The book is for everyone

No book is for everyone. Every book proposal should identify the book’s target market. If possible, include data on the audience such as demographics, age range, industry, likes, behavior, etc. Never say that your book is for everyone. Yes, it may end up as an international best-seller and get a wide readership outside of the target audience, but no one can foresee that much into the future. It is best to show to the proposal readers that you have an intended market and you have what it takes to sell the book to that market.

Creating suspense 

Book proposal readers read a huge pile of proposals every day. Not getting to the good part early on in the proposal is a bad idea. Include the best part of the book in the overview. Acquisition editors do not have the time, nor the patience to read each proposal from cover to cover.

Comparisons to bestsellers

A lot of authors, especially new ones, do this in their book proposals. Everyone claims they are the next bestseller, but they have nothing to show for it. It is not a good idea to compare your book to existing best-sellers and say you are the next one in the genre. It is okay, however, to mention best-sellers in your proposal to help the proposal reader understand the book’s target market. For example, the proposal can say, “Readers who love Alinka Rutkowska’s Supreme Leadership will resonate with the message in this book.”

Saying the book is unique

It is a terrible idea to say the book is unique. Again, everyone else does this. And this is what book proposal readers put up with day in and day out. So instead of saying that your book is unique, it is better to say what your book is about, find similarities with best-sellers, and mention unique ideas in your book that the target audience may find interesting.

More than 50 pages

The book proposal is not the book itself. Busy as they are, acquisition editors and other book proposal readers will not go through every single page of your book proposal. Writing a long proposal is not just a waste of your time, but it may well be the reason for the proposal reader to not read your proposal at all.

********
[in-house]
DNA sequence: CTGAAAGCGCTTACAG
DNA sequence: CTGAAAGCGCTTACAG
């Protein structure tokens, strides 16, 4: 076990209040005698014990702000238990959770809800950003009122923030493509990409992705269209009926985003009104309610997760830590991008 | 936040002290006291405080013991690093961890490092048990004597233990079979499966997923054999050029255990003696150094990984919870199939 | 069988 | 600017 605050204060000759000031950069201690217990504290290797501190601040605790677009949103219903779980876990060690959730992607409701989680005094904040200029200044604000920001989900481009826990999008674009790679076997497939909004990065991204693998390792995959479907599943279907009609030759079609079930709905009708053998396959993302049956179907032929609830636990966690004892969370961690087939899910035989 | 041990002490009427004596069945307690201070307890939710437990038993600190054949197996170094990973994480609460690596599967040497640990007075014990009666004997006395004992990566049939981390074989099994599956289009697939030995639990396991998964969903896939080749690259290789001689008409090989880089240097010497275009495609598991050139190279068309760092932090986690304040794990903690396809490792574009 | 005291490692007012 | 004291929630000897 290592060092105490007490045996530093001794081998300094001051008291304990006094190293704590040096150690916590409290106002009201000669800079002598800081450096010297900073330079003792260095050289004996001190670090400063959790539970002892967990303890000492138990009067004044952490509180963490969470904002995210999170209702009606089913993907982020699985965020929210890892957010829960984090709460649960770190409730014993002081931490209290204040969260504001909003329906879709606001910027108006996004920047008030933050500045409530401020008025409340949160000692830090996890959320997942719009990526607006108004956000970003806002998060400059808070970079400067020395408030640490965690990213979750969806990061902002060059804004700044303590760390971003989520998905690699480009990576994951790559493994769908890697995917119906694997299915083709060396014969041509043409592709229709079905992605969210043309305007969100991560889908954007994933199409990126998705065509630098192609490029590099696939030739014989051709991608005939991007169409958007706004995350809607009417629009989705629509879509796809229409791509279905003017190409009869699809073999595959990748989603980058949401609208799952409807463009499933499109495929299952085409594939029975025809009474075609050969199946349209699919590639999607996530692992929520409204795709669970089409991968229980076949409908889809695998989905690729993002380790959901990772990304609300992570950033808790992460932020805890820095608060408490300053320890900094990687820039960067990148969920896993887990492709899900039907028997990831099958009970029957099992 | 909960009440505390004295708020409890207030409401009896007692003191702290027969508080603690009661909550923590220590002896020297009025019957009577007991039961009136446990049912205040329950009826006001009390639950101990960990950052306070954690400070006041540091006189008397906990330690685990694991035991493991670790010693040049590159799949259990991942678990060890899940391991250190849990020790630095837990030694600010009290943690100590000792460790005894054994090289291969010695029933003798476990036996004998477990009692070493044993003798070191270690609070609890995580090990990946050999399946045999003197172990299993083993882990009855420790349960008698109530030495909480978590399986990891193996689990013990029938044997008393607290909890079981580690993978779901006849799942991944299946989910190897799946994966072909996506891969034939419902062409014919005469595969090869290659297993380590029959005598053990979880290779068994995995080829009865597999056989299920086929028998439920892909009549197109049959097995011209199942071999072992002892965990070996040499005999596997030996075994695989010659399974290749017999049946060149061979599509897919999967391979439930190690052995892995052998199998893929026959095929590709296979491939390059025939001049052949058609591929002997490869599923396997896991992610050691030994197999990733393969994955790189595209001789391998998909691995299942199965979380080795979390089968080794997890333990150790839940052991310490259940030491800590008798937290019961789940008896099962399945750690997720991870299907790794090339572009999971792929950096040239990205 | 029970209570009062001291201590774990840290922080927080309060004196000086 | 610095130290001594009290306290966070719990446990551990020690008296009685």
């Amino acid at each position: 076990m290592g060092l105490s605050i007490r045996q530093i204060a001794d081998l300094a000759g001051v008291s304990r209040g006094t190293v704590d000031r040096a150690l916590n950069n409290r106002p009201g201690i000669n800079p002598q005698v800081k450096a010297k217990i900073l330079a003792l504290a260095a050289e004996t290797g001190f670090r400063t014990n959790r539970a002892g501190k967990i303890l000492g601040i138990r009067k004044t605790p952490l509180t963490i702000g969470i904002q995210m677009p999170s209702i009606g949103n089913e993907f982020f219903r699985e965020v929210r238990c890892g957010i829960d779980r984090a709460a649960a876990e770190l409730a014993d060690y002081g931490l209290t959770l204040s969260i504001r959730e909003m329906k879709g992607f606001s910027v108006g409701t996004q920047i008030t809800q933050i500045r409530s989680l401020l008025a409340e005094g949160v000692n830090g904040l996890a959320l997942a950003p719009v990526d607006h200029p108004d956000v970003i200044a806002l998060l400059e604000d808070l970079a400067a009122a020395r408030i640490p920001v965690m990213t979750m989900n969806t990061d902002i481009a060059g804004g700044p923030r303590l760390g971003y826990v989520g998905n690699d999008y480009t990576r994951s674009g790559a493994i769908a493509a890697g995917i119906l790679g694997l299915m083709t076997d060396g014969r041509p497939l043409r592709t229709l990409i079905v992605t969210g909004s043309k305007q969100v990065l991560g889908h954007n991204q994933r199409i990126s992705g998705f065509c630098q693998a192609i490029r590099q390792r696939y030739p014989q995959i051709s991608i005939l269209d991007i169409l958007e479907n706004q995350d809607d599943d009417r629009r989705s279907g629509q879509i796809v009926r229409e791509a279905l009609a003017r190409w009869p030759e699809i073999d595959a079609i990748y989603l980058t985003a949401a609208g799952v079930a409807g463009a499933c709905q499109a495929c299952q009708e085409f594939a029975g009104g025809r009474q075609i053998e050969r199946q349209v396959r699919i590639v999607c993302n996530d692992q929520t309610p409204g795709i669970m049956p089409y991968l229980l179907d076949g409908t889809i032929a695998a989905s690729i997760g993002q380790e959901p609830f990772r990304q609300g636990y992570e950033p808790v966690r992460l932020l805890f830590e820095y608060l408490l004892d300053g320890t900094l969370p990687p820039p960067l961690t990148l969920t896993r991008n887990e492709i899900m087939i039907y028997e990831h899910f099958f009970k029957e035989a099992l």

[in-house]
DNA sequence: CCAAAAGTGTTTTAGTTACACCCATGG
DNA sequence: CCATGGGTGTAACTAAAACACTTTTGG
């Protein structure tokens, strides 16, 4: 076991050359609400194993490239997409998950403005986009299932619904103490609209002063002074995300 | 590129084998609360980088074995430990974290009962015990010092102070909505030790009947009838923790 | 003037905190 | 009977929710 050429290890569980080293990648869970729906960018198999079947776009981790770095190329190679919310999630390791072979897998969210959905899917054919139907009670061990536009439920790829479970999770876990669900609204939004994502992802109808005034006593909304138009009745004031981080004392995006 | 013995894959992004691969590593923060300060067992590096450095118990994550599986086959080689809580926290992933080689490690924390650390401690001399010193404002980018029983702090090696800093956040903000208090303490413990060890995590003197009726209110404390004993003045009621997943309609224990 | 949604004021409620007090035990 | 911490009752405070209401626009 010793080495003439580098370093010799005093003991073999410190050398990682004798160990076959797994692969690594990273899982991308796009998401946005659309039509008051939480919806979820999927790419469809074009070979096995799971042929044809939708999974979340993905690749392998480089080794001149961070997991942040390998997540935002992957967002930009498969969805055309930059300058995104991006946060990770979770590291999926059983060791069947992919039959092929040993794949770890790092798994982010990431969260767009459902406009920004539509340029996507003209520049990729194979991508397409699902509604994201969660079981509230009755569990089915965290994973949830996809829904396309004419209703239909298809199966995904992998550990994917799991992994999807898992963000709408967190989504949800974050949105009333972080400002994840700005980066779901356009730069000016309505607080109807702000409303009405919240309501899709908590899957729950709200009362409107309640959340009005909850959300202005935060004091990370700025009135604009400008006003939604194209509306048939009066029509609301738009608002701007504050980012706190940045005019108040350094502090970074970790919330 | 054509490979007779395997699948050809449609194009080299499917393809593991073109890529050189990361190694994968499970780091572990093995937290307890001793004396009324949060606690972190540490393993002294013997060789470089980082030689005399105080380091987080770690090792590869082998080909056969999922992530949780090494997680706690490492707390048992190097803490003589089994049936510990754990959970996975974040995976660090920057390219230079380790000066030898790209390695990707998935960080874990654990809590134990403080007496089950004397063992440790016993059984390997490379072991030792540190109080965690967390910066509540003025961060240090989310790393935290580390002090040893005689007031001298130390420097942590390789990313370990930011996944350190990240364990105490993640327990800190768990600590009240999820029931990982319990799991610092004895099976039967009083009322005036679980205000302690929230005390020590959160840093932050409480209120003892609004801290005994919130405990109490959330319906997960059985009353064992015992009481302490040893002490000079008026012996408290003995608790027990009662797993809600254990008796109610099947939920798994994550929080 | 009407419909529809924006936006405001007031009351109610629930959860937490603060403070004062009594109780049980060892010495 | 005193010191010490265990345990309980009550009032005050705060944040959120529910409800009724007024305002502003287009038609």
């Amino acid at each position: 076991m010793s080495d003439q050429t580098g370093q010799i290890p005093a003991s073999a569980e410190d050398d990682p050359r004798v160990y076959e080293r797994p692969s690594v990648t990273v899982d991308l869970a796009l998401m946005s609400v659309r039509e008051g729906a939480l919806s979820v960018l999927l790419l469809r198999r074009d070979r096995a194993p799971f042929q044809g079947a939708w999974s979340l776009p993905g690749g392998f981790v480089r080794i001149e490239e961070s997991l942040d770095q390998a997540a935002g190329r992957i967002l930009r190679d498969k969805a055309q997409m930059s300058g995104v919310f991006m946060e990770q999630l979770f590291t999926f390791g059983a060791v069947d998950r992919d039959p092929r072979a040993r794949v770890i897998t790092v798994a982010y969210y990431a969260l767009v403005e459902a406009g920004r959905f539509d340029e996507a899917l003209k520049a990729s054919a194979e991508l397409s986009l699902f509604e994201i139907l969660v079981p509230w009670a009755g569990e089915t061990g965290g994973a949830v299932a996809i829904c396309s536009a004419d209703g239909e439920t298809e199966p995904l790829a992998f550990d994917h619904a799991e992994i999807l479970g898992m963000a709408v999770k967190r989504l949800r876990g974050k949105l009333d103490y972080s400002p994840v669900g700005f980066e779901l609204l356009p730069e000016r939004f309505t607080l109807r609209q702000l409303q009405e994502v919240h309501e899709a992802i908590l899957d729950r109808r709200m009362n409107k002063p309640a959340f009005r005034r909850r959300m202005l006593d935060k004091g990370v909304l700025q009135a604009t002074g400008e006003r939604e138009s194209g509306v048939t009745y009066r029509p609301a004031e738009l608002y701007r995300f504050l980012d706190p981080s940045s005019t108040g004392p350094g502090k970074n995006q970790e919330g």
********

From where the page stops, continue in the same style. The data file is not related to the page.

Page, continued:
Mediocre sample chapters

Sample chapters are usually at the end of the book proposal. If the proposal reader has made it to the last part of the proposal, that means they are interested. A common mistake of authors is using an unedited or poorly written chapter in the proposal. Do not disappoint the proposal reader if you want your proposal to end up in the recycle bin. Work with a copy editor if you must. Have a professional editor proofread, review, and edit your sample chapter. It has to be flawless as it will reflect the totality of the book being proposed.

Misspellings and grammatical errors

Most proposal readers are particular with spelling and grammar. They should be. A proposal with multiple misspellings and grammatical mistakes is an eyesore and brings a negative impression of the author. Nowadays, it’s really easy to correct these mistakes using tools and apps. Grammarly is a free tool that you can use to make sure that your proposal is flawless and does not have any glaring mistakes.

What to expect after sending a book proposal

Book proposals are usually ready by acquisition or commissioning editors. They assess how suitable the book is for their publishing program. Once endorsed, the book proposal will undergo a review process wherein internal and external experts will provide feedback on the quality of the book being proposed. Afterward, the proposal will be sent to the publishing committee or editorial board for final approval. Once the book is approved, the author will be offered a publishing contract. 

This is a general process and it may differ with every publishing house. Submitting book proposals is a long and tedious process and there is no assurance of getting a book deal. Some authors go through several revisions before they even get their book proposal reviewed. 

Is it necessary to submit a book proposal?

Nonfiction authors who want to traditionally publish their books should write a book proposal as it serves as a business plan. Traditional publishers would want to know how viable the book is and what the author’s plan is in getting the book sold to the target audience. From a business perspective, publishers give book deals to authors whom they deem would bring a return of investment. 

However, there are options other than traditional publishing to get a book published. Working with a hybrid publisher has advantages traditional publishing does not offer. Hybrid publishing usually means the author will finance the production and publication of the book while the publisher will take care of the operational aspect of book production, distribution, and marketing. It differs from self-publishing as hybrid publishers employ ghostwriters, editors, typesetters, graphic artists, and marketing teams just like those of traditional publishing houses.

For authors who want a higher return of investment and more control over the book creation process, working with a hybrid publisher is a good option. Most hybrid publishers like Leaders Press do not require book proposals. In place of the book proposal, hybrid publishers usually schedule consultation calls to determine if the author is a good fit for their business model. With Leaders Press, authors do not even need to write their own book. All they have to do is sit and get interviewed and let the team handle everything from writing the book, publishing it, and launching it as a bestseller.

Is it necessary to submit a book proposal? It depends on how the author wants to get the book published. It would be best to check various publishing options and what each option requires to get a book published.